On a table in Ginger Guttner’s office are piles of greeting cards, half-deflated “get well soon” balloons and stuffed animals. There are signs decorated by children, with “We love you Mike” outlined in uneven, crayon bubble letters.
Guttner has handled public relations for LSU’s vet school for the past 12 years, managing its website, fielding press calls, giving tours and staying informed about 400 faculty and staff.
“You never know what you will see walking down the hall. We’ve had an albino parrot here and a sea lion in for cataract surgery. And see these,” she says, pulling a pair of purple rain boots out from under her desk. “These are not for the rain.”
Animals and all of their messes are a daily part of Guttner’s life.
But the most popular animal that Guttner handles is LSU’s mascot, Mike VI, an 11-year-old Siberian-Bengal Tiger mix diagnosed with cancer in May.
Guttner has been the voice of Mike since 2010. She speaks for him and as him on Facebook, Instagram and Twitter, where he has more than 133,000 combined followers.
At first, Ginger admits, she was worried people wouldn’t buy into Mike’s online persona.
“It was hard to figure out how to pretend to be a tiger,” she says. “I felt a little bit like an imposter.”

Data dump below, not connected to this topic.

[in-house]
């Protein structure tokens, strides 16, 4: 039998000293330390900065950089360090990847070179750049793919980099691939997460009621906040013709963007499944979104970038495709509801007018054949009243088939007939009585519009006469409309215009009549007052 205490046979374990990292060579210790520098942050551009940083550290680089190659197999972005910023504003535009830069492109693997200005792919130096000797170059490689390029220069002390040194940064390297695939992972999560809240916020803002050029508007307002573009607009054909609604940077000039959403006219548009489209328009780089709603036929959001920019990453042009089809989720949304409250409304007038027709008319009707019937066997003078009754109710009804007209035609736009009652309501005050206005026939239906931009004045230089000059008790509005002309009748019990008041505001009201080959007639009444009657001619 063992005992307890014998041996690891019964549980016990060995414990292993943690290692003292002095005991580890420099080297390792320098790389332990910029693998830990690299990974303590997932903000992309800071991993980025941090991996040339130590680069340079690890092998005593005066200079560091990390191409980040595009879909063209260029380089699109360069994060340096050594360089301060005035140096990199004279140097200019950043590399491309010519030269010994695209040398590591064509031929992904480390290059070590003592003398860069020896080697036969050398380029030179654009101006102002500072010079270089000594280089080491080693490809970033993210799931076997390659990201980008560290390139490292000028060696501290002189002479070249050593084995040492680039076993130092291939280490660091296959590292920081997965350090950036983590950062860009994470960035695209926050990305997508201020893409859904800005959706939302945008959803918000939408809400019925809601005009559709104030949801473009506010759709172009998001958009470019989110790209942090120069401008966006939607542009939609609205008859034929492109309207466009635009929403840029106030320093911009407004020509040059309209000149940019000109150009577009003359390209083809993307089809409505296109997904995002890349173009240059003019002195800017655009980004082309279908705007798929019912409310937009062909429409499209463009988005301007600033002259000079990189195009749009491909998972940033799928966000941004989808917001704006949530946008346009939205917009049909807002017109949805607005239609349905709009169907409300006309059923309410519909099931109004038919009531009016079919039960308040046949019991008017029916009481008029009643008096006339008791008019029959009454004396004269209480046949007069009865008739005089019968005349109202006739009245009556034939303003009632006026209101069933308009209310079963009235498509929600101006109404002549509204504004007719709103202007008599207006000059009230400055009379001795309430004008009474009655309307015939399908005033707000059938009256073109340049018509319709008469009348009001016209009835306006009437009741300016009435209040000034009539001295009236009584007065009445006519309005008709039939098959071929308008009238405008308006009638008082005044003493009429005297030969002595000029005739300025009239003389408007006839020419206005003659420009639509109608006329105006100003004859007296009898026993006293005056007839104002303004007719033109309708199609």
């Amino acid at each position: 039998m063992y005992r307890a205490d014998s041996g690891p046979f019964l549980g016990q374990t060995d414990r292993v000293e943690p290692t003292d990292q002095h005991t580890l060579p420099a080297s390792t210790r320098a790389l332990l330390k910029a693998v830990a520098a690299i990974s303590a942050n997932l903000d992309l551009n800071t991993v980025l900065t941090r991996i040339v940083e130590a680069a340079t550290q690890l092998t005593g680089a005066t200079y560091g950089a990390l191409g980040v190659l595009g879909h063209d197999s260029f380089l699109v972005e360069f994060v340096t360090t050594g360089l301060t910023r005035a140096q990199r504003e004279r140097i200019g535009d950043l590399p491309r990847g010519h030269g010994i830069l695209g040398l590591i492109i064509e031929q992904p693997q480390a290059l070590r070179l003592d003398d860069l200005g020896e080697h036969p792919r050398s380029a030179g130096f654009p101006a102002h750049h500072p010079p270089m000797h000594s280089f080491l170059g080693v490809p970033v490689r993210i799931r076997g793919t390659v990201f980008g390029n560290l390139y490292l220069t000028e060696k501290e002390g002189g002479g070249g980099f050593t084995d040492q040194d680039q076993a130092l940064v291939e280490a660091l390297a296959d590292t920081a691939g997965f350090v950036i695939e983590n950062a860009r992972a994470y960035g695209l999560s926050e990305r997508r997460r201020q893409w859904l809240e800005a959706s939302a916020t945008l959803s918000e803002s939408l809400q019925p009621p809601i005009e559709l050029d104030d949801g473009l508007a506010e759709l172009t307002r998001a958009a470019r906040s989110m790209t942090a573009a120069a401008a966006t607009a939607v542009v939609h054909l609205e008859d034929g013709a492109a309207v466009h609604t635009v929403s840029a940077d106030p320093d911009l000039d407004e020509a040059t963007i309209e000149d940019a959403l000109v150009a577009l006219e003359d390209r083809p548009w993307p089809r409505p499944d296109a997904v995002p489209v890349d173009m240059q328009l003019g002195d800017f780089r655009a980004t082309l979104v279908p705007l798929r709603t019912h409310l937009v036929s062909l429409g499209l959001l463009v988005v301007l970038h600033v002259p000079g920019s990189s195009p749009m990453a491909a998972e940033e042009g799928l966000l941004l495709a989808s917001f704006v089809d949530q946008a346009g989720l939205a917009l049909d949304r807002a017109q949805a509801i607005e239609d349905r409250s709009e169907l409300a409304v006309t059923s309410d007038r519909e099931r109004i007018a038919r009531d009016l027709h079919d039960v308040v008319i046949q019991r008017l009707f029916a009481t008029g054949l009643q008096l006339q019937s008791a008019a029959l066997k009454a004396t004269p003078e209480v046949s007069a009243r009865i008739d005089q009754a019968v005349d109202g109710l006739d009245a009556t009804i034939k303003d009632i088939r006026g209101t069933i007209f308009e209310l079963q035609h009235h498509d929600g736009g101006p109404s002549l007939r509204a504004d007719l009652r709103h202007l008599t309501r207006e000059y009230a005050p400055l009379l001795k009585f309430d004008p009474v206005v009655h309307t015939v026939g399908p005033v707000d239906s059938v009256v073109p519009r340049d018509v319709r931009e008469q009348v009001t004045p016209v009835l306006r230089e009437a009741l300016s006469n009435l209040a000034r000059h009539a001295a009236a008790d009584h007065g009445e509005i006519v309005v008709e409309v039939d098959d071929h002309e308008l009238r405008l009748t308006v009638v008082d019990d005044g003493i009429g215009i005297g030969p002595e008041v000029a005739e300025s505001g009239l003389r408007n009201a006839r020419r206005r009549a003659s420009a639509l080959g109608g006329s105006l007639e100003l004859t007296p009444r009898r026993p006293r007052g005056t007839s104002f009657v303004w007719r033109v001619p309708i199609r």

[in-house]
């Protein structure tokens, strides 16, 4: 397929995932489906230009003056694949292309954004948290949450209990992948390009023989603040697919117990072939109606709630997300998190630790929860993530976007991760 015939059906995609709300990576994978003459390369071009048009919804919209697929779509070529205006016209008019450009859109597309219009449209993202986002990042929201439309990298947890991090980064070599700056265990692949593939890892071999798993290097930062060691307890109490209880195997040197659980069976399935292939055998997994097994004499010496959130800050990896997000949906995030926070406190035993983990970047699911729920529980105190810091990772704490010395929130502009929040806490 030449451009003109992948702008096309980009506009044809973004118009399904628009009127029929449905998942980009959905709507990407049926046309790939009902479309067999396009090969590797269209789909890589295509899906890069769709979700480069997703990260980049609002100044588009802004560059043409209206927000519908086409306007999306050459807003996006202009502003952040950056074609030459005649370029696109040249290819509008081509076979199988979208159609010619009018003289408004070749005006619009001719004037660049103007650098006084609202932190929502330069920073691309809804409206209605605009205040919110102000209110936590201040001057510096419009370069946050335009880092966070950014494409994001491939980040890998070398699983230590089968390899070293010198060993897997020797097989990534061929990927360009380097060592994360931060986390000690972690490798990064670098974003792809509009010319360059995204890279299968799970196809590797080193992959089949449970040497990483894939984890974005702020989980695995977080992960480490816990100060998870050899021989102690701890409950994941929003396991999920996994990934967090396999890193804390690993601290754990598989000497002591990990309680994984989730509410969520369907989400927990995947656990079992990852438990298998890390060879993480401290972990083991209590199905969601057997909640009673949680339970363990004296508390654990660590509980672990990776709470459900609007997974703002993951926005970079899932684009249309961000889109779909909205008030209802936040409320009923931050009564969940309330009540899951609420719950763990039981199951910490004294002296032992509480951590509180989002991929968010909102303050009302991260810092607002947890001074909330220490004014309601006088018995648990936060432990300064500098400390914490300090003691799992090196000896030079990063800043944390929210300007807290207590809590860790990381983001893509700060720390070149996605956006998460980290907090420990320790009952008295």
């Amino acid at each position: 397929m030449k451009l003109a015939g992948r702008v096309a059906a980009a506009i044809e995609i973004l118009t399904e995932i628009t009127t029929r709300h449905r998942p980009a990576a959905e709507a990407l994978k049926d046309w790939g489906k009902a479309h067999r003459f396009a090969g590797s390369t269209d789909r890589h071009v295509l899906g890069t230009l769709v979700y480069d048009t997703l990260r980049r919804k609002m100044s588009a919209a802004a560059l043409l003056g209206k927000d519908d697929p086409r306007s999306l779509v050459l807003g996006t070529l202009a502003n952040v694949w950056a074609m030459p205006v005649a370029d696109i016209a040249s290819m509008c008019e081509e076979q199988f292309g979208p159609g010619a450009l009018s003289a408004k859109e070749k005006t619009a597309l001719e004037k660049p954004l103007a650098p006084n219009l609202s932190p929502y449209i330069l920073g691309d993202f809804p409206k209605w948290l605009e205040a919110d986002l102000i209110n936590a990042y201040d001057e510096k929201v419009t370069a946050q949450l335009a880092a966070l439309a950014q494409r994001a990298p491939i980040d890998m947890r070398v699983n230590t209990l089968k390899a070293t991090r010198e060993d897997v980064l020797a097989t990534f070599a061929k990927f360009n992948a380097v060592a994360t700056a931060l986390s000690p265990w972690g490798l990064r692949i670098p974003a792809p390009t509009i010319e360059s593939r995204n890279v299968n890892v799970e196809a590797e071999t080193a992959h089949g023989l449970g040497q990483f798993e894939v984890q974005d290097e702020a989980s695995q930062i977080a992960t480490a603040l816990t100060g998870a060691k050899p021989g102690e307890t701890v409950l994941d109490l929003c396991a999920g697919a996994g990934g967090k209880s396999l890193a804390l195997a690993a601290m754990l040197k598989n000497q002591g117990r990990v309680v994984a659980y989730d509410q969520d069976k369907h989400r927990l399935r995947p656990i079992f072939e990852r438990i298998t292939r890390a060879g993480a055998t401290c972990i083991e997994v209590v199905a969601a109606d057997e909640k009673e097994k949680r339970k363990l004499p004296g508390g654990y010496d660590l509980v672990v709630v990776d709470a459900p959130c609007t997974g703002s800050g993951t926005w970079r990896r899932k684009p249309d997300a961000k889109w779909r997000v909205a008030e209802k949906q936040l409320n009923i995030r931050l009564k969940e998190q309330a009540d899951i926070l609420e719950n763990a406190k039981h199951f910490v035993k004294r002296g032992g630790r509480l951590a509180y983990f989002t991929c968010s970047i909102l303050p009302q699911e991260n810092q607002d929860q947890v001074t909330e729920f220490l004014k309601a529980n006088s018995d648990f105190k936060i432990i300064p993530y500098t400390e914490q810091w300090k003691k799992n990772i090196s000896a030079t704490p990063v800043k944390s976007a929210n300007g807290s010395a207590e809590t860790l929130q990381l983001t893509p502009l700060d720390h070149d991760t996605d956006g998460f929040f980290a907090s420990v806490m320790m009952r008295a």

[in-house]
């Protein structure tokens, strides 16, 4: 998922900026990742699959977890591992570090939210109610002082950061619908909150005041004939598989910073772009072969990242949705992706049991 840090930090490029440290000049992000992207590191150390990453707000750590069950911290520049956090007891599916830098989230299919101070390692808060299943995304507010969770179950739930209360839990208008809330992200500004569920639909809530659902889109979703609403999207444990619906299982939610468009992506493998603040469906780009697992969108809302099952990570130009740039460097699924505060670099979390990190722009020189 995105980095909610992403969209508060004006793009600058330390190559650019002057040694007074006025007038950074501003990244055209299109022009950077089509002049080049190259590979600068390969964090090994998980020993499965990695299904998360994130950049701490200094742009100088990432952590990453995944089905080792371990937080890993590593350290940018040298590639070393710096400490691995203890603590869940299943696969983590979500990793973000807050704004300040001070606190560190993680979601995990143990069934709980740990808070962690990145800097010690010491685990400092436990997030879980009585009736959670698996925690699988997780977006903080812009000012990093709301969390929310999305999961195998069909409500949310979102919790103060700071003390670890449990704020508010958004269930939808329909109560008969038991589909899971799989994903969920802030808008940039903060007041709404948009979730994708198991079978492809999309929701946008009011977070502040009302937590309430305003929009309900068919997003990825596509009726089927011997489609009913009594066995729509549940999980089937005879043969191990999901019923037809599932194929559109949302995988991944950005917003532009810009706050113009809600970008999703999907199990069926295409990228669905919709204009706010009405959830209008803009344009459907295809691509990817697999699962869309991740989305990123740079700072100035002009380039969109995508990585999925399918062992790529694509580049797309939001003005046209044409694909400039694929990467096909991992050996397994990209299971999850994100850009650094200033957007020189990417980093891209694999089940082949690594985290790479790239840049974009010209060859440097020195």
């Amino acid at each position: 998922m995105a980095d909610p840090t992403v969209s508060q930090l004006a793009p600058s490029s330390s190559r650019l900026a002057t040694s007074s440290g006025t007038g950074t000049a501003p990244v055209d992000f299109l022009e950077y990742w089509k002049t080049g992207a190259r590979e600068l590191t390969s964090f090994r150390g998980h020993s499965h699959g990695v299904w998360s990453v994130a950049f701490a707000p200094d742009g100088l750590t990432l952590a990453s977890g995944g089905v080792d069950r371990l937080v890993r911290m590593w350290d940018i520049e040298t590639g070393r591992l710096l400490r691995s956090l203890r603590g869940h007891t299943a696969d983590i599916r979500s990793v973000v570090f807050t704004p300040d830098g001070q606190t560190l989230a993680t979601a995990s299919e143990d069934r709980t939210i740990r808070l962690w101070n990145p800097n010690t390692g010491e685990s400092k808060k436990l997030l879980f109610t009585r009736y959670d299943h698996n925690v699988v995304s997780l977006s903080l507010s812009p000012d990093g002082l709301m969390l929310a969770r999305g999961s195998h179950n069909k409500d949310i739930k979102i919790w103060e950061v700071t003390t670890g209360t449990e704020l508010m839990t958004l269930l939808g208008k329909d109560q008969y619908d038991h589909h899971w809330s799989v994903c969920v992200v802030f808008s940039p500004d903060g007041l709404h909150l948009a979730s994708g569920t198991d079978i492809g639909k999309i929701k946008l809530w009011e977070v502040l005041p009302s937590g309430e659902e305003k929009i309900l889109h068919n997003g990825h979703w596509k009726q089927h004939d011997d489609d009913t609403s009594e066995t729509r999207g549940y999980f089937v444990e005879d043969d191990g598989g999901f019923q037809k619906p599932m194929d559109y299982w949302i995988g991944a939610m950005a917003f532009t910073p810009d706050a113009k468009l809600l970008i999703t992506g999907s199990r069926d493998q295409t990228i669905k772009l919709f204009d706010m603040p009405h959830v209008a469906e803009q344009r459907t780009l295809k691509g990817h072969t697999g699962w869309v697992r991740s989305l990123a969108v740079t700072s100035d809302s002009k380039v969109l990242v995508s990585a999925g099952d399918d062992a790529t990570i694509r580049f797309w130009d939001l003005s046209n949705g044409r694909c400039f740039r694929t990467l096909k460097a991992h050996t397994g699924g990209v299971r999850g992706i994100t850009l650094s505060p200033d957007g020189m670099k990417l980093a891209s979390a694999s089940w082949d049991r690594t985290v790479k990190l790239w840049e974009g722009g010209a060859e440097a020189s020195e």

But she’s since become more comfortable giving Mike his witty online persona. In a recent post, a photo of Mike running is captioned with, “See? I’m not always napping.” The caption for another photo reads, “Do these stripes make me look fat?”
After he was diagnosed with cancer, it was Guttner’s job to let the world know via social media. Mike’s Instagram account has since been a mix of images of him enjoying his habitat—he splashes by a waterfall in a recent image captioned “Summertime means pool time”—and updates about his condition, including images of him at the hospital preparing for radiation therapy.
Though Guttner has always kept Mike’s posts positive, his illness has been hard on her. She has a special bond with the tiger, who chuffs at her when she visits.
“I cried and had that really emotional moment,” she says. “Dealing with Mike’s cancer diagnosis is not what I want to do, because I care deeply for him. But it’s my job.”
Interacting with thousands of Mike’s loyal fans is a big job, but luckily Guttner is extremely outgoing. She attributes her personality to her childhood as a military brat, shuffled among schools in Texas and Alabama before moving to Baton Rouge as a high school senior in 1987. A graduate of Lee High School and LSU, she is married to Bowman Guttner, and they have a 9-year-old daughter, Lena. When Guttner is not working, she is reading or taking karate classes with Lena.
And in March, Guttner had her first big public speaking gig: at TEDxLSU, where she captivated the audience with her 10-minute presentation about Mike’s social media.
Her presentation opened with, “This is the story of why I pretend to be a tiger on the internet.” It was funny, heartfelt and sincere—and showed the importance of allowing people to connect with Mike.
“Social media gives people a chance to talk with him and tell him how they feel,” Guttner says. “Mike doesn’t just belong to the vet school. He belongs to everyone.”